Let’s take a closer look…
The White Girl by Tony Birch
Odette Brown has lived her whole life on the fringes of a small country town. Raising her granddaughter Sissy on her own, Odette has managed to stay under the radar of the welfare authorities who are removing Aboriginal children from their communities. When the menacing Sergeant Lowe arrives in town, determined to fully enforce the law, any freedom that Odette and Sissy enjoy comes under grave threat. Odette must make an impossible choice to protect her family.
In The White Girl, Tony Birch has created memorable characters whose capacity for love and courage are a timely reminder of the endurance of the human spirit.
Islands by Peggy Frew
There was a house on a hill in the city and it was full of us, our family, but then it began to empty. We fell out. We made a mess. We draped ourselves in blame and disappointment and lurched around, bumping into each other. Some of us wailed and shouted; some of us barely made a sound. None of us was listening, or paying attention. And in the middle of it all you, very quietly, were gone.
Helen and John are too preoccupied with making a mess of their marriage to notice the quiet ways in which their daughters are suffering. Junie grows up brittle and defensive, Anna difficult and rebellious.
When fifteen year old Anna fails to come home one night, her mother’s not too worried; Anna’s taken off before but always returned. Helen waits three days to report her disappearance.
But this time Anna doesn’t come back …
No One by John Hughes
In the ghost hours of a Monday morning a man feels a dull thud against the side of his car near the entrance to Redfern Station. He doesn’t stop immediately. By the time he returns to the scene, the road is empty, but there is a dent in the car, high up on the passenger door, and what looks like blood. Only a man could have made such a dent, he thinks. For some reason he looks up, though he knows no one is there. Has he hit someone, and if so, where is the victim? So begins a story that takes us to the heart of contemporary Australia’s festering relationship to its indigenous past. A story about guilt for acts which precede us, crimes we are not sure we have committed, crimes gone on so long they now seem criminal-less. Part crime novel, part road movie, part love story, No One takes its protagonist to the very heart of a nation where non-existence is the true existence, where crimes cannot be resolved and guilt cannot be redeemed, and no one knows what to do with ghosts that are real.
The Returns by Philip Salom
The Returns is a story about the eccentricities, failings and small triumphs that humans are capable of, a novel that pokes fun at literary and artistic pretensions, while celebrating the expansiveness of art, kindness and friendship.
Elizabeth posts a ‘room for rent’ notice in Trevor’s bookshop and is caught off-guard when Trevor answers the ad himself. She expected a young student not a middle-aged bookseller whose marriage has fallen apart. But Trevor is attracted to Elizabeth’s house because of the empty shed in her backyard, the perfect space for him to revive the artistic career he abandoned years earlier. The face-blind, EH Holden-driving Elizabeth is a solitary and feisty book editor, and she accepts him, on probation…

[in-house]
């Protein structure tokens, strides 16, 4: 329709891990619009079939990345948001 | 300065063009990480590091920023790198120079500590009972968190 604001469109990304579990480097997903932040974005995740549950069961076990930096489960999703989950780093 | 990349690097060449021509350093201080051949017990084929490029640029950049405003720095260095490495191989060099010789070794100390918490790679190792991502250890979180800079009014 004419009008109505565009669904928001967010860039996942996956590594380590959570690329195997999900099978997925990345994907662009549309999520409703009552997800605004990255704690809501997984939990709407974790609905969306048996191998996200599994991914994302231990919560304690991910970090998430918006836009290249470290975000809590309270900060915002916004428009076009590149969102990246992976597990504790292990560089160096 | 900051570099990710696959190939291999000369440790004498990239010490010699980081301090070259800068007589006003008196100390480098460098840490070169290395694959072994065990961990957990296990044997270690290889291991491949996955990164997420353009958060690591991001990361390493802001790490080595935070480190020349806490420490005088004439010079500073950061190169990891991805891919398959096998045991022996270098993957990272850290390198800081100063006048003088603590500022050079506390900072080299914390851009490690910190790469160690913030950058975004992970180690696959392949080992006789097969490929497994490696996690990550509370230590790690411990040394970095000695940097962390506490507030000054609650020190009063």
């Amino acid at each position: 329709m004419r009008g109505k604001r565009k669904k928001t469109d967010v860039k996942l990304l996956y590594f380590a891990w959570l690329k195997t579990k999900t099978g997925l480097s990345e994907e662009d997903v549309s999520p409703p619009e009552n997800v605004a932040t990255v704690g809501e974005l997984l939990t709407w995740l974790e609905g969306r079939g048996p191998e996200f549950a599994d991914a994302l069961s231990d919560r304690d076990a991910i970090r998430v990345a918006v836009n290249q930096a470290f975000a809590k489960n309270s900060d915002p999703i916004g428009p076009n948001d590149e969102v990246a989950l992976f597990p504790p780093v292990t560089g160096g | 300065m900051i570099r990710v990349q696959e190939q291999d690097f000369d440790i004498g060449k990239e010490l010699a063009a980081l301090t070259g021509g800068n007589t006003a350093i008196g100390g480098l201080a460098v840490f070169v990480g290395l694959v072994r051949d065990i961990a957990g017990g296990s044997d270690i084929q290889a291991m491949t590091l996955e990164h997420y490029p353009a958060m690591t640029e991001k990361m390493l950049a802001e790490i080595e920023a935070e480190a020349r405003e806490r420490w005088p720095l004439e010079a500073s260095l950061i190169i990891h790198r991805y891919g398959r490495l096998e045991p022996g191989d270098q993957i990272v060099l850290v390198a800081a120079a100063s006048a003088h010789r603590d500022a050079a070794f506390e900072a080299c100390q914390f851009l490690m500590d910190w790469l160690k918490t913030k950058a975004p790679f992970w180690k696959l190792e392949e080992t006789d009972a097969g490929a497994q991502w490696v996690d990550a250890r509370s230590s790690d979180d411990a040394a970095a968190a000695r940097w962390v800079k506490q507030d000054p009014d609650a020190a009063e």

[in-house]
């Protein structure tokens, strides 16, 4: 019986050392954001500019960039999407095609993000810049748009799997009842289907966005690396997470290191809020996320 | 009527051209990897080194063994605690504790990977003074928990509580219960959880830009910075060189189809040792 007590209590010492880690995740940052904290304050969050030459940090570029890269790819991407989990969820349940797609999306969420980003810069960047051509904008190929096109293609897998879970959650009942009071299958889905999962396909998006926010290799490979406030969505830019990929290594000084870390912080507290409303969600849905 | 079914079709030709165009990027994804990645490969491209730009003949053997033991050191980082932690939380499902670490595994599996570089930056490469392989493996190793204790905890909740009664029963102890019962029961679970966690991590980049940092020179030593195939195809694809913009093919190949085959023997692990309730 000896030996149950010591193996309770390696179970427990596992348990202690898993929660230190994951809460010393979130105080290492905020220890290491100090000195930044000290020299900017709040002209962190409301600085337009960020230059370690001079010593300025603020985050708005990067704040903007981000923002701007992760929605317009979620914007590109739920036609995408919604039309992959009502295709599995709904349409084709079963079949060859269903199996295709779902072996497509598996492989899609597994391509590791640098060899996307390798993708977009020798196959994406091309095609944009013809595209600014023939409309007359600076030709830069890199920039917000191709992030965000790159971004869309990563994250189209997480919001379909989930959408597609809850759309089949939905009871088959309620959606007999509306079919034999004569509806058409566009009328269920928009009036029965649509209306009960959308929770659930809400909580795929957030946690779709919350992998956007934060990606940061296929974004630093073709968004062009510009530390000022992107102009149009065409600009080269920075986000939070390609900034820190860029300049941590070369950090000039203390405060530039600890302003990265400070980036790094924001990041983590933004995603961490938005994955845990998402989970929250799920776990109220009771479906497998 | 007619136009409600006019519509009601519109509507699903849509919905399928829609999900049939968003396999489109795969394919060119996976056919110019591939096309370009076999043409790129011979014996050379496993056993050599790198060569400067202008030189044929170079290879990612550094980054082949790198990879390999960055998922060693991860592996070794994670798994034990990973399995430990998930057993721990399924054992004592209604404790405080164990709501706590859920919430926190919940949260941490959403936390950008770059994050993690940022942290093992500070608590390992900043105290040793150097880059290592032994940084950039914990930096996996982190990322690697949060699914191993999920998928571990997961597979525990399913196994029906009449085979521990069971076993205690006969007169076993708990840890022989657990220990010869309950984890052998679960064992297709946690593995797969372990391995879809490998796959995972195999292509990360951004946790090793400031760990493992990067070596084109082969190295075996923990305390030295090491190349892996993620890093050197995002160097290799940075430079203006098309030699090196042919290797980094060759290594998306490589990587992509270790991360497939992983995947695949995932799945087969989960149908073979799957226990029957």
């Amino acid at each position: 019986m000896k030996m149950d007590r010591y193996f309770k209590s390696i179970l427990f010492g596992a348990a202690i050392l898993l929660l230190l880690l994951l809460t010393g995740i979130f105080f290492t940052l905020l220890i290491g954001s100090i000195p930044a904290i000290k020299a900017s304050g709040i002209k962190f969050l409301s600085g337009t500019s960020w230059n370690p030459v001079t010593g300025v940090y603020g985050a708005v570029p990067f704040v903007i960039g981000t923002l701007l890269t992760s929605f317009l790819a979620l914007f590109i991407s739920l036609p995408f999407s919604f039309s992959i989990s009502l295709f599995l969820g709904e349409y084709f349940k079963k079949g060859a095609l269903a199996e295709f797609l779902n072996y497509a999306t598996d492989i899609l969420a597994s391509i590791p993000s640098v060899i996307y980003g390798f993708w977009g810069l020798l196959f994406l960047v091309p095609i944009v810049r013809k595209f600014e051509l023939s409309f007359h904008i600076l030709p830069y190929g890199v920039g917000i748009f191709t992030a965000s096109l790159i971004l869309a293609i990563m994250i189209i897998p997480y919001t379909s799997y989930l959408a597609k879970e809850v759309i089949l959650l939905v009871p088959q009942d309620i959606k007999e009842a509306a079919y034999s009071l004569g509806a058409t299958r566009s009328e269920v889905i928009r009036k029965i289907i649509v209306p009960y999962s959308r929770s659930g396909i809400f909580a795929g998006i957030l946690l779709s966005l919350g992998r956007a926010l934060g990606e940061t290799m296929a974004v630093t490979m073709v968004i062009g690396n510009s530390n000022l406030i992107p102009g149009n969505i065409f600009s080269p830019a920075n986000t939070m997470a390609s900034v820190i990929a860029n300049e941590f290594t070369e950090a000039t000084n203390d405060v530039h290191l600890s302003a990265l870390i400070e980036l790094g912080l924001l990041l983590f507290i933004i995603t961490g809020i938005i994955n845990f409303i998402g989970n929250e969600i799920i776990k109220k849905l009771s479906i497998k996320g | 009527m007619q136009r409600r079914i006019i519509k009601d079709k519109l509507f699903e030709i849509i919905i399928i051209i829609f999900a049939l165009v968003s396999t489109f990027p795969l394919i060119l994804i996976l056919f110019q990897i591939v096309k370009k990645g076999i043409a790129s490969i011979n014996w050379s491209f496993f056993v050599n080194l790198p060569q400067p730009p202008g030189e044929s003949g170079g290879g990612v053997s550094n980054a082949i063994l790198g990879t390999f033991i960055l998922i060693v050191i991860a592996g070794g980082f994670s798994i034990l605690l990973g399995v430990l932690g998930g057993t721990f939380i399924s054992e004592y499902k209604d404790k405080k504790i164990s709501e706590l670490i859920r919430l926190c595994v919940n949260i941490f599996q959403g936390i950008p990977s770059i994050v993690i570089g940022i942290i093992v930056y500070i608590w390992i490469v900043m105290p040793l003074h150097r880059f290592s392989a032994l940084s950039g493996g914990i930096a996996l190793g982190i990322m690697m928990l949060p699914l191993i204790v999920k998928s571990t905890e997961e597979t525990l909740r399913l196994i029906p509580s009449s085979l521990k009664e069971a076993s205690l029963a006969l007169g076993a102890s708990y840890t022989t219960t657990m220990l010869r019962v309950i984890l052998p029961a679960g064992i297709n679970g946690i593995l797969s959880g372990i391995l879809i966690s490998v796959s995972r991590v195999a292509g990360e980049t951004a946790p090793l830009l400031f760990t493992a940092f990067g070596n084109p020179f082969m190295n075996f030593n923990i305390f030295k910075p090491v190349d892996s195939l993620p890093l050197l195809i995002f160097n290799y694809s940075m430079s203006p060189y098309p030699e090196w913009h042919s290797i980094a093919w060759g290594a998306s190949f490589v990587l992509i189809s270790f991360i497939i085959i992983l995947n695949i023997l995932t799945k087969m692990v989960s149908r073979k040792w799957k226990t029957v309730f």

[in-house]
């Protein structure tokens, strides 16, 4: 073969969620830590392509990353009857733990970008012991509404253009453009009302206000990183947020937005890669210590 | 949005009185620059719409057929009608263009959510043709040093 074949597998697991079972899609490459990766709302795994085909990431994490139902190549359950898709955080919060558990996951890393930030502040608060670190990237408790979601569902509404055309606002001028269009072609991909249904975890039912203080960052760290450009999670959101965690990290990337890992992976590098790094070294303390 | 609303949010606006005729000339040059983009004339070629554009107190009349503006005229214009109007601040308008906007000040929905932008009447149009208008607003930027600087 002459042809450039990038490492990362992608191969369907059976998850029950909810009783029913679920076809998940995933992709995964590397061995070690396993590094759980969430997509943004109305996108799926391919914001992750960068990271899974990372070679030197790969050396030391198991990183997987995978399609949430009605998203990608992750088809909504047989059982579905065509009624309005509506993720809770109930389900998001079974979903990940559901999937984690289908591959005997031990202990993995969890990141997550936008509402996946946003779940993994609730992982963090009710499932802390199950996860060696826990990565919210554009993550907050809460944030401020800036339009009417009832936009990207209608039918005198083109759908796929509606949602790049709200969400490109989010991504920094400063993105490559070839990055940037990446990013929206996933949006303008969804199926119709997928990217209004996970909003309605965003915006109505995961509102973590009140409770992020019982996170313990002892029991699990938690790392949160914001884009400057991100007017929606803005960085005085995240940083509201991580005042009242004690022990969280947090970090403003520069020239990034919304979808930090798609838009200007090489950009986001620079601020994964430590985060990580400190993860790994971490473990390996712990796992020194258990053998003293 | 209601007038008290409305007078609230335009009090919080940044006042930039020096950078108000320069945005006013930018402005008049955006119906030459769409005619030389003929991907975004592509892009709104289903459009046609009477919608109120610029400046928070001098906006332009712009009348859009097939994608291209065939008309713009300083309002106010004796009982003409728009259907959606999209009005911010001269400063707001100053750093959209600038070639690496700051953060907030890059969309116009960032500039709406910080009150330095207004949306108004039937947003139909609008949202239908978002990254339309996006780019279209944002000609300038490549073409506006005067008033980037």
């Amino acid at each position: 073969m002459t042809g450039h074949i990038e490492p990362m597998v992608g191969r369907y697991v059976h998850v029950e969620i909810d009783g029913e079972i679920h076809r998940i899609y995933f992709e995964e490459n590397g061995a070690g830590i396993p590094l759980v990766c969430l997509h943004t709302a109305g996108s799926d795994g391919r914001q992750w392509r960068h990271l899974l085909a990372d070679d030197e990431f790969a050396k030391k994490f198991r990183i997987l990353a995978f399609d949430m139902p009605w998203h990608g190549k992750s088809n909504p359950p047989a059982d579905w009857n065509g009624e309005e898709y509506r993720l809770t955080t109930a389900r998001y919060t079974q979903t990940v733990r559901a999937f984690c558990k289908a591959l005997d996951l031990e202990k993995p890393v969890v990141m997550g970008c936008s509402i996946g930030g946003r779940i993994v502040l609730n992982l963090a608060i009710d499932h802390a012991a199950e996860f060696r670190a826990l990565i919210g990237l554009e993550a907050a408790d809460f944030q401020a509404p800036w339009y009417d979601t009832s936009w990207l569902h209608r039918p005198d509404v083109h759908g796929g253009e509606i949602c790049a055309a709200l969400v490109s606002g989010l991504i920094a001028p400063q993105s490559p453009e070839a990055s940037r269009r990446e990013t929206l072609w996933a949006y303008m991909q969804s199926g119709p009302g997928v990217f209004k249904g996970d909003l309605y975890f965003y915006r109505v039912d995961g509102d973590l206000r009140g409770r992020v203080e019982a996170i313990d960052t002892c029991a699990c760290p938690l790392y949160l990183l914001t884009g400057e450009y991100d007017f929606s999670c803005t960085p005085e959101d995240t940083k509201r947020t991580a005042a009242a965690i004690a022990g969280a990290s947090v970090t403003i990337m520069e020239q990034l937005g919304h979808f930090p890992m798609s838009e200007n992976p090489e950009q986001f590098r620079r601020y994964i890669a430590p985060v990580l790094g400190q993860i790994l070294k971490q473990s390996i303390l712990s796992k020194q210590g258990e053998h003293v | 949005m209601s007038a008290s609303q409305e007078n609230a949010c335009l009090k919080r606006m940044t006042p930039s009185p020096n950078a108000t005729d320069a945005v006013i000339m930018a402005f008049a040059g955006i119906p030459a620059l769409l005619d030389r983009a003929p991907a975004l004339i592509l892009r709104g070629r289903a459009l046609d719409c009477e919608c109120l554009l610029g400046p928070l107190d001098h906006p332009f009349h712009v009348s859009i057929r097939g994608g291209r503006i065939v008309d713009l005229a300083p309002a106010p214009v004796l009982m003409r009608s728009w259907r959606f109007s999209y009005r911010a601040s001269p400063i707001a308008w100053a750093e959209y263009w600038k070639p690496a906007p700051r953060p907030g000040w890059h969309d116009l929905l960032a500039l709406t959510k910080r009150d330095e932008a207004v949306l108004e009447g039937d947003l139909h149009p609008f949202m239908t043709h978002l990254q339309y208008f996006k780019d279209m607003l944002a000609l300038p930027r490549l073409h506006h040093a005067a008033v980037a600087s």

In this poignant yet upbeat novel the past keeps returning in the most unexpected ways. Elizabeth is at the beck and call of her ageing mother, and the associated memories of her childhood in a Rajneesh community. Trevor’s Polish father disappeared when Trevor was fifteen, and his mother died not knowing whether he was dead or alive. The authorities have declared him dead, but is he?
Exploded View by Carrie Tiffany
Spare, poetic and intensely visual, Exploded View is the powerful new novel from the author of Everyman’s Rules for Scientific Living and Mateship with Birds. Carry Tiffany is one of Australia’s most celebrated writers and winner of the inaugural Stella Prize.
Must a girl always be a part?
How can she become a whole?
In the late 1970s, in the forgotten outer suburbs, a girl has her hands in the engine of a Holden. A sinister new man has joined the family. He works as a mechanic and operates an unlicensed repair shop at the back of their block.
The family is under threat. The girl reads the Holden workshop manual for guidance. She resists the man with silence, then with sabotage. She fights him at the place where she believes his heart lives; in the engine of the car.
The Yield by Tara June Winch
The yield in English is the reaping, the things that man can take from the land. In the language of the Wiradjuri yield is the things you give to, the movement, the space between things: baayanha. Knowing that he will soon die, Albert ‘Poppy’ Gondiwindi takes pen to paper. His life has been spent on the banks of the Murrumby River at Prosperous House, on Massacre Plains. Albert is determined to pass on the language of his people and everything that was ever remembered. He finds the words on the wind. August Gondiwindi has been living on the other side of the world for ten years when she learns of her grandfather’s death. She returns home for his burial, wracked with grief and burdened with all she tried to leave behind. Her homecoming is bittersweet as she confronts the love of her kin and news that Prosperous is to be repossessed by a mining company. Determined to make amends she endeavours to save their land, a quest that leads her to the voice of her grandfather and into the past, the stories of her people, the secrets of the river. Profoundly moving and exquisitely written, Tara June Winch’s The Yield is the story of a people and a culture dispossessed. But it is as much a celebration of what was and what endures, and a powerful reclaiming of Indigenous language, storytelling and identity.